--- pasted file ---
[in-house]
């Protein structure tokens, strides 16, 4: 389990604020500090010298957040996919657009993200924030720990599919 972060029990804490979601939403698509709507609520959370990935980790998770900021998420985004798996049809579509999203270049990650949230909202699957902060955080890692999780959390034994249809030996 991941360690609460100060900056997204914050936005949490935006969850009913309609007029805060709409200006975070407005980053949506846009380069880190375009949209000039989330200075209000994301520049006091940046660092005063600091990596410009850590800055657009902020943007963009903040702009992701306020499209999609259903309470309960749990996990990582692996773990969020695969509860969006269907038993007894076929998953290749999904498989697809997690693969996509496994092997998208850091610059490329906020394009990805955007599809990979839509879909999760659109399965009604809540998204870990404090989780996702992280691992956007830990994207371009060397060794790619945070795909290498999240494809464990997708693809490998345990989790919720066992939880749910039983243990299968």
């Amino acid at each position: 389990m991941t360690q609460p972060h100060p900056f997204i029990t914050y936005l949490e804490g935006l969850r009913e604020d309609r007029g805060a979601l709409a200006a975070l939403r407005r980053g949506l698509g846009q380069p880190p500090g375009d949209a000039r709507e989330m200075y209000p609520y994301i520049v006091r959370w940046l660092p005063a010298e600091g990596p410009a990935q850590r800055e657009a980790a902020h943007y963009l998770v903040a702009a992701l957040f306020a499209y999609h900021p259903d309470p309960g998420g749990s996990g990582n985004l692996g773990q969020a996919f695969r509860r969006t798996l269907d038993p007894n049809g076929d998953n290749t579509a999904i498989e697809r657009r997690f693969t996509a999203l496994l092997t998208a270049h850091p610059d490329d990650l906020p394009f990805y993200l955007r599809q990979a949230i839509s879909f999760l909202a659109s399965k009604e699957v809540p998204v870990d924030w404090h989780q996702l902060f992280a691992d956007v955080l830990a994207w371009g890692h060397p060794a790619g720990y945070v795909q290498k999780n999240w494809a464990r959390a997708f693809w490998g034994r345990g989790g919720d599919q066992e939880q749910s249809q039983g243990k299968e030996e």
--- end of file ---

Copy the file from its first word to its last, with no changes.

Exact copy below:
[in-house]
């Protein structure tokens, strides 16, 4: 389990604020500090010298957040996919657009993200924030720990599919 972060029990804490979601939403698509709507609520959370990935980790998770900021998420985004798996049809579509999203270049990650949230909202699957902060955080890692999780959390034994249809030996 991941360690609460100060900056997204914050936005949490935006969850009913309609007029805060709409200006975070407005980053949506846009380069880190375009949209000039989330200075209000994301520049006091940046660092005063600091990596410009850590800055657009902020943007963009903040702009992701306020499209999609259903309470309960749990996990990582692996773990969020695969509860969006269907038993007894076929998953290749999904498989697809997690693969996509496994092997998208850091610059490329906020394009990805955007599809990979839509879909999760659109399965009604809540998204870990404090989780996702992280691992956007830990994207371009060397060794790619945070795909290498999240494809464990997708693809490998345990989790919720066992939880749910039983243990299968």
């Amino acid at each position: 389990m991941t360690q609460p972060h100060p900056f997204i029990t914050y936005l949490e804490g935006l969850r009913e604020d309609r007029g805060a979601l709409a200006a975070l939403r407005r980053g949506l698509g846009q380069p880190p500090g375009d949209a000039r709507e989330m200075y209000p609520y994301i520049v006091r959370w940046l660092p005063a010298e600091g990596p410009a990935q850590r800055e657009a980790a902020h943007y963009l998770v903040a702009a992701l957040f306020a499209y999609h900021p259903d309470p309960g998420g749990s996990g990582n985004l692996g773990q969020a996919f695969r509860r969006t798996l269907d038993p007894n049809g076929d998953n290749t579509a999904i498989e697809r657009r997690f693969t996509a999203l496994l092997t998208a270049h850091p610059d490329d990650l906020p394009f990805y993200l955007r599809q990979a949230i839509s879909f999760l909202a659109s399965k009604e699957v809540p998204v870990d924030w404090h989780q996702l902060f992280a691992d956007v955080l830990a994207w371009g890692h060397p060794a790619g720990y945070v795909q290498k999780n999240w494809a464990r959390a997708f693809w490998g034994r345990g989790g919720d599919q066992e939880q749910s249809q039983g243990k299968e030996e």